Chancellor of the Exchequer George Osborne announced the British government was tripling the funds available for a Green Investment Bank and would allow the bank to raise money no later than 2015.
British Prime Minister David Cameron set out a platform of advancing a green economy while trying to cut a record budget deficit.
The bank starts operations in 2012 and will encourage investments in renewable energy technology. Accounting firms said the budget plans fall short of what's needed, though Ben Caldecott with the environmental investment group Climate Change Capital told Bloomberg News that Osborne's plans were spot on.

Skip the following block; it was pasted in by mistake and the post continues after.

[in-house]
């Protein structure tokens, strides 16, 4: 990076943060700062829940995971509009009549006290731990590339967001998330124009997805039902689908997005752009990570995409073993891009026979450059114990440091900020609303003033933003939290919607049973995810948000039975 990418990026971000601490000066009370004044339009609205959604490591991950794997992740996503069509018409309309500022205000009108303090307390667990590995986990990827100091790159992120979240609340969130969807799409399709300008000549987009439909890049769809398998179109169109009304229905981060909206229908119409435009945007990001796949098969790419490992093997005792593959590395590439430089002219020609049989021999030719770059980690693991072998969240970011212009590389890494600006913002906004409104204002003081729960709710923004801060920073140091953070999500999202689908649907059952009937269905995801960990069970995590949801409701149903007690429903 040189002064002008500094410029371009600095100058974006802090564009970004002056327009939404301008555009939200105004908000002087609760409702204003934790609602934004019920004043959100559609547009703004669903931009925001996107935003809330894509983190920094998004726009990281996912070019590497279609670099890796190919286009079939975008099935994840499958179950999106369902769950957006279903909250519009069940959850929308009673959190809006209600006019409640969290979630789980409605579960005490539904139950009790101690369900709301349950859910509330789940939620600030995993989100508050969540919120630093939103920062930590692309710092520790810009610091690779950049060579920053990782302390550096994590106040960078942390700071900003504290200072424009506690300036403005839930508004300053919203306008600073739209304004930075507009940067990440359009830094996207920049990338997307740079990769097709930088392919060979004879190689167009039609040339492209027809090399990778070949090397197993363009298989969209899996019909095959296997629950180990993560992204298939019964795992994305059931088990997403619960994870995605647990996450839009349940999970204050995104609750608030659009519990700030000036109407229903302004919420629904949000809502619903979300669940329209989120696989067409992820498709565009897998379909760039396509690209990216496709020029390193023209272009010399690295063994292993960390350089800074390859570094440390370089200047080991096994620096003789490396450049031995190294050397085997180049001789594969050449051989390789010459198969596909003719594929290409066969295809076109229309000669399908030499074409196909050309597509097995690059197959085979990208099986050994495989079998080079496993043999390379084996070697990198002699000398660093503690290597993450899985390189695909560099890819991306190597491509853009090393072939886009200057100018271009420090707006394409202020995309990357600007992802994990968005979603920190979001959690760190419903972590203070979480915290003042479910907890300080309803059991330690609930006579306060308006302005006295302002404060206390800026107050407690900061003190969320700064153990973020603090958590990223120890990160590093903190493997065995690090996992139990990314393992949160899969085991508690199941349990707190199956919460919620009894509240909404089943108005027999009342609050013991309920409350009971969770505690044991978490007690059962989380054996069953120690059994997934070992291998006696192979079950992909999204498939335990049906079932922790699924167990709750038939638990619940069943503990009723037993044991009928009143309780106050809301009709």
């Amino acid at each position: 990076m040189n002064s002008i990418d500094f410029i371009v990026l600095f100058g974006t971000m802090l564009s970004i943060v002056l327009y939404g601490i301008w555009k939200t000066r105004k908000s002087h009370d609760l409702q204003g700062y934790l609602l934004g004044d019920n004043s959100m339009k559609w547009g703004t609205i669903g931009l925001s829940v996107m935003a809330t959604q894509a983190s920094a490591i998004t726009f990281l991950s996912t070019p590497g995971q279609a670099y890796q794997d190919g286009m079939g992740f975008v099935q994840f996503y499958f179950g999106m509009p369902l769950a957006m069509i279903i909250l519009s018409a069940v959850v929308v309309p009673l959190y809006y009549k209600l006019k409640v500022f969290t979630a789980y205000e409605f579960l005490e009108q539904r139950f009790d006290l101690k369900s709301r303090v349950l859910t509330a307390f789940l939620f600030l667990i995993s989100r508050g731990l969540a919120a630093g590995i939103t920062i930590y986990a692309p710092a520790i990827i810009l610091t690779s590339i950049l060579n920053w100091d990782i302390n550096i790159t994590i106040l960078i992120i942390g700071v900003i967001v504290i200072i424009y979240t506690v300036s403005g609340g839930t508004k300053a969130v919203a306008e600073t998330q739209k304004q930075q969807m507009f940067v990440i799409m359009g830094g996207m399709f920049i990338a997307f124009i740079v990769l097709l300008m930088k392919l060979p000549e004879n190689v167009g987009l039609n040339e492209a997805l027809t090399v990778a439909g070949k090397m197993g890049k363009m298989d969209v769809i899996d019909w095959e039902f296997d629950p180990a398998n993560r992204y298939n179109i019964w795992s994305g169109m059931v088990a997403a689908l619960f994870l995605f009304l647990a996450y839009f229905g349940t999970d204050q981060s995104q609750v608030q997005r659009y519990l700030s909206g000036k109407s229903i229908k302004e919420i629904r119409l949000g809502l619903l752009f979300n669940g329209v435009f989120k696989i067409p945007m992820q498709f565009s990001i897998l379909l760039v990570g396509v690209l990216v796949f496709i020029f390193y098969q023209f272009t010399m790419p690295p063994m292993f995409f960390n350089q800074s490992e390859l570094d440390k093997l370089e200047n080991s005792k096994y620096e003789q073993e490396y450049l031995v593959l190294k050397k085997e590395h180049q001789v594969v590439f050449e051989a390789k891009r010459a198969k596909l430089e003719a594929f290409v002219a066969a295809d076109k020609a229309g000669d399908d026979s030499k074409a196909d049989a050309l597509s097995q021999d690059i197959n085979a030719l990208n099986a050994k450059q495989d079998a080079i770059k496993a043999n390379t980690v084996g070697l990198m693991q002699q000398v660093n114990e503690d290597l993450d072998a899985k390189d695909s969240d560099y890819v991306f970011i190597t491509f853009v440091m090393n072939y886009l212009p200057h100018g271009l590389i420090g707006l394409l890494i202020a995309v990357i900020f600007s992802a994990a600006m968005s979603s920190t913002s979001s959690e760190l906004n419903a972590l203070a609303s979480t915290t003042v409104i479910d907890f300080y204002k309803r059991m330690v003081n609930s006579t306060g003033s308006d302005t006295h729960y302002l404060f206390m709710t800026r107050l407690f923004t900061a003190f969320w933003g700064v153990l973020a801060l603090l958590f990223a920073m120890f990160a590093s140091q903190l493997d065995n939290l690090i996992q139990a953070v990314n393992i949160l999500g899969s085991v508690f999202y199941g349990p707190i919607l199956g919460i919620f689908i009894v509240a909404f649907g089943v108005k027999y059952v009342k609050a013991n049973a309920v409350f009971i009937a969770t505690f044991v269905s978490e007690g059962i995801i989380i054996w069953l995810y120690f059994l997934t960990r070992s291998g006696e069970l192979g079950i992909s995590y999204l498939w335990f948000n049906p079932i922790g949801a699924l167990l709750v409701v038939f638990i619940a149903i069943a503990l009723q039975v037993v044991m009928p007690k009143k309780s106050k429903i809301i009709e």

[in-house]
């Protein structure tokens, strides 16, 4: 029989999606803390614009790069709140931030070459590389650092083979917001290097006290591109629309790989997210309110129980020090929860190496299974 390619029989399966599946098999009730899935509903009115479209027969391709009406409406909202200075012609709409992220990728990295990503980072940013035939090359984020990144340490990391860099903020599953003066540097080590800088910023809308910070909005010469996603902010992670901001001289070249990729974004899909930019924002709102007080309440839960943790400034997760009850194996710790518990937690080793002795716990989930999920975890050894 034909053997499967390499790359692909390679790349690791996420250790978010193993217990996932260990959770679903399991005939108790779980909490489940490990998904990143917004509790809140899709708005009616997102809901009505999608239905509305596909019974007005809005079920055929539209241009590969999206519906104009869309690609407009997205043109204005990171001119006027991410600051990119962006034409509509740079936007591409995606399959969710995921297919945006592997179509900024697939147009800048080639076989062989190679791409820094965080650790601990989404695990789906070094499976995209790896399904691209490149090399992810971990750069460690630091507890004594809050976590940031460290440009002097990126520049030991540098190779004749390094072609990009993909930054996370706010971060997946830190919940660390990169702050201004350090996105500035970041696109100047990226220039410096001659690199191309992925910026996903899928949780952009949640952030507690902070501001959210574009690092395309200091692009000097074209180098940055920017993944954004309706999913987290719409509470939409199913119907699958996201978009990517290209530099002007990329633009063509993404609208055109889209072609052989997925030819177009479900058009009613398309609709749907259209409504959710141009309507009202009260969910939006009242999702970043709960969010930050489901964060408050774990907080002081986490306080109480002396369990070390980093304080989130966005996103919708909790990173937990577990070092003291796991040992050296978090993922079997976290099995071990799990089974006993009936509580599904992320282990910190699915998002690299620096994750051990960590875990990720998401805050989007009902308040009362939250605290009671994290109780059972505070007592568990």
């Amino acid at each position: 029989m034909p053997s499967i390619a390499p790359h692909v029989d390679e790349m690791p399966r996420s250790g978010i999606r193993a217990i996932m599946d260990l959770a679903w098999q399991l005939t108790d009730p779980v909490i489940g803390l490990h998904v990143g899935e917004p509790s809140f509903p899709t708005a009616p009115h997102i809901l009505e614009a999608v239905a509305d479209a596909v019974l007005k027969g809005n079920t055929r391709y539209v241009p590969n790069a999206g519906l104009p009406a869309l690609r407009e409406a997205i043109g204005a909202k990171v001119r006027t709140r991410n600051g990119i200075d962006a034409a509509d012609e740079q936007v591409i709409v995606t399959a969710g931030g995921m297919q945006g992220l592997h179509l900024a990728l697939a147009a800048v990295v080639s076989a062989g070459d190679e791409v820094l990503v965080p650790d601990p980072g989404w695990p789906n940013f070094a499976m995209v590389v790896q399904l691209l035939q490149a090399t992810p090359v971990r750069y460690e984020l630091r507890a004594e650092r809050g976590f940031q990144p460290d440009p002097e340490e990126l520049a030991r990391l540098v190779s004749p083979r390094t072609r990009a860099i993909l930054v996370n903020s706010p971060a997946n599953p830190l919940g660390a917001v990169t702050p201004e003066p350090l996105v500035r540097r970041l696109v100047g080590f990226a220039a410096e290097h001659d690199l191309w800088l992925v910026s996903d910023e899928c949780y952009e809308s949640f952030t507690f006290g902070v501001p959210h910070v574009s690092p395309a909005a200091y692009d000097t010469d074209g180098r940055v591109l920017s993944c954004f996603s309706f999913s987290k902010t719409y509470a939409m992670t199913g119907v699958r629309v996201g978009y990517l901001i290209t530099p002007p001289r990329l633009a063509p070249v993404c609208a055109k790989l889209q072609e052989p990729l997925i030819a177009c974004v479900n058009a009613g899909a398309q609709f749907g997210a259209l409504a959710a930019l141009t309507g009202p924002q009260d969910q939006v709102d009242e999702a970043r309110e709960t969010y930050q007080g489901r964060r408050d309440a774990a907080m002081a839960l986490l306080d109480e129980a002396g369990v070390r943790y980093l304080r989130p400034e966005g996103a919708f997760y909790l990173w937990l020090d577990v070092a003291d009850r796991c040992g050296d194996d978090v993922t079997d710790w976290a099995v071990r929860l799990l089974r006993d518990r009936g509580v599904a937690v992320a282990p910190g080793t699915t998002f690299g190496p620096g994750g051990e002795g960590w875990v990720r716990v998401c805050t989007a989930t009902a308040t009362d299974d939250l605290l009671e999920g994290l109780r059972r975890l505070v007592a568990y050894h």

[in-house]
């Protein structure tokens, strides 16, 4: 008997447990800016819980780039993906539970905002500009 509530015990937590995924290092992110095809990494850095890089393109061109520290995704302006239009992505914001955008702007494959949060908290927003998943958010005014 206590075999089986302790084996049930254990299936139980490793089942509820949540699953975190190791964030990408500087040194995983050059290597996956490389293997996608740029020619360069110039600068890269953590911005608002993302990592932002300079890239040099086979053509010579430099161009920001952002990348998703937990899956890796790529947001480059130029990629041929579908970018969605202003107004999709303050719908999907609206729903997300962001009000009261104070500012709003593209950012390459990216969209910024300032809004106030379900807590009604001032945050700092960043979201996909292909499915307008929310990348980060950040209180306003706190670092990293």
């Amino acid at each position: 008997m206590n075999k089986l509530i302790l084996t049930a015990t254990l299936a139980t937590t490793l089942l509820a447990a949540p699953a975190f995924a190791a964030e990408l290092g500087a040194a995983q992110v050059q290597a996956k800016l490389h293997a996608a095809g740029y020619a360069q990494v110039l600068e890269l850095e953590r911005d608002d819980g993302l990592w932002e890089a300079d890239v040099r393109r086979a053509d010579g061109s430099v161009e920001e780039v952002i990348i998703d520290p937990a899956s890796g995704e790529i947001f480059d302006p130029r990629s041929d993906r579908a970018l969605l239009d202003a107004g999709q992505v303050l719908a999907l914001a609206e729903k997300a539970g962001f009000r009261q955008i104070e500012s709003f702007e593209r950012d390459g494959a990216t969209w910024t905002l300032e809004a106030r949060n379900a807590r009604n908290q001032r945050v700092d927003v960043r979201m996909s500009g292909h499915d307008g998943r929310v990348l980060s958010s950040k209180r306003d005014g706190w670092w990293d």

"It is a tremendously good thing that the bank will have the power to borrow mid-decade," he said.
But Doug Parr with Greenpeace complained the 2015 benchmark was too little too late.
"The refusal to allow it to borrow money anytime soon represents a huge missed opportunity with the price being paid in lost green growth and clean-tech jobs," he said.
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